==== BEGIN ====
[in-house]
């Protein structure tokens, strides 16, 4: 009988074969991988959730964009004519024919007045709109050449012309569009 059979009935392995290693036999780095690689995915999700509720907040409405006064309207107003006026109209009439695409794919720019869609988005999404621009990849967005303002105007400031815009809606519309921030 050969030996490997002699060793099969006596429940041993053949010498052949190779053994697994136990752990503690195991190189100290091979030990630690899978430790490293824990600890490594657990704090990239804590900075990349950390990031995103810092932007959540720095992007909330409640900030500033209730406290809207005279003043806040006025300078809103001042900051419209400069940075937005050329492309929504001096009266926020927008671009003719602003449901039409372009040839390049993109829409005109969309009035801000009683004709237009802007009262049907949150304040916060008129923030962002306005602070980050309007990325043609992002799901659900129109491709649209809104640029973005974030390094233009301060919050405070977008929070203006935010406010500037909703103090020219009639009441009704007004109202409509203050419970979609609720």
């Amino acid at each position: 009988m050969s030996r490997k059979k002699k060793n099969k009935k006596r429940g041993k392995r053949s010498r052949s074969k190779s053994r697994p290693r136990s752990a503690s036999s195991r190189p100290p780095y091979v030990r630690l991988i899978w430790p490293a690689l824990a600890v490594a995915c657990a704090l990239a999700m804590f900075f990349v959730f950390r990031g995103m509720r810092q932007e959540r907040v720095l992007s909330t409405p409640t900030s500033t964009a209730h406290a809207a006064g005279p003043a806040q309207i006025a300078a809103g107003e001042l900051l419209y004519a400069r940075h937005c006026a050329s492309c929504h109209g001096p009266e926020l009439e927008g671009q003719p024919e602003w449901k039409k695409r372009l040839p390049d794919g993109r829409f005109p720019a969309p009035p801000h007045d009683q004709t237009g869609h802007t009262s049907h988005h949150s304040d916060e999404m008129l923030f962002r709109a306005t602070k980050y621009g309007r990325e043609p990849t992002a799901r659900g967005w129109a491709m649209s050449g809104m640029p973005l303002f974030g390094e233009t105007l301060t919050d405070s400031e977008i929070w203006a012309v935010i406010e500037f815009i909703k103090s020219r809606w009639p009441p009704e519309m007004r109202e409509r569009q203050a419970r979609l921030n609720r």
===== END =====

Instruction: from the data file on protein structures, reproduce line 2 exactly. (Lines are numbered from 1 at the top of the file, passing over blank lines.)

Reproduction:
């Protein structure tokens, strides 16, 4: 009988074969991988959730964009004519024919007045709109050449012309569009 059979009935392995290693036999780095690689995915999700509720907040409405006064309207107003006026109209009439695409794919720019869609988005999404621009990849967005303002105007400031815009809606519309921030 050969030996490997002699060793099969006596429940041993053949010498052949190779053994697994136990752990503690195991190189100290091979030990630690899978430790490293824990600890490594657990704090990239804590900075990349950390990031995103810092932007959540720095992007909330409640900030500033209730406290809207005279003043806040006025300078809103001042900051419209400069940075937005050329492309929504001096009266926020927008671009003719602003449901039409372009040839390049993109829409005109969309009035801000009683004709237009802007009262049907949150304040916060008129923030962002306005602070980050309007990325043609992002799901659900129109491709649209809104640029973005974030390094233009301060919050405070977008929070203006935010406010500037909703103090020219009639009441009704007004109202409509203050419970979609609720």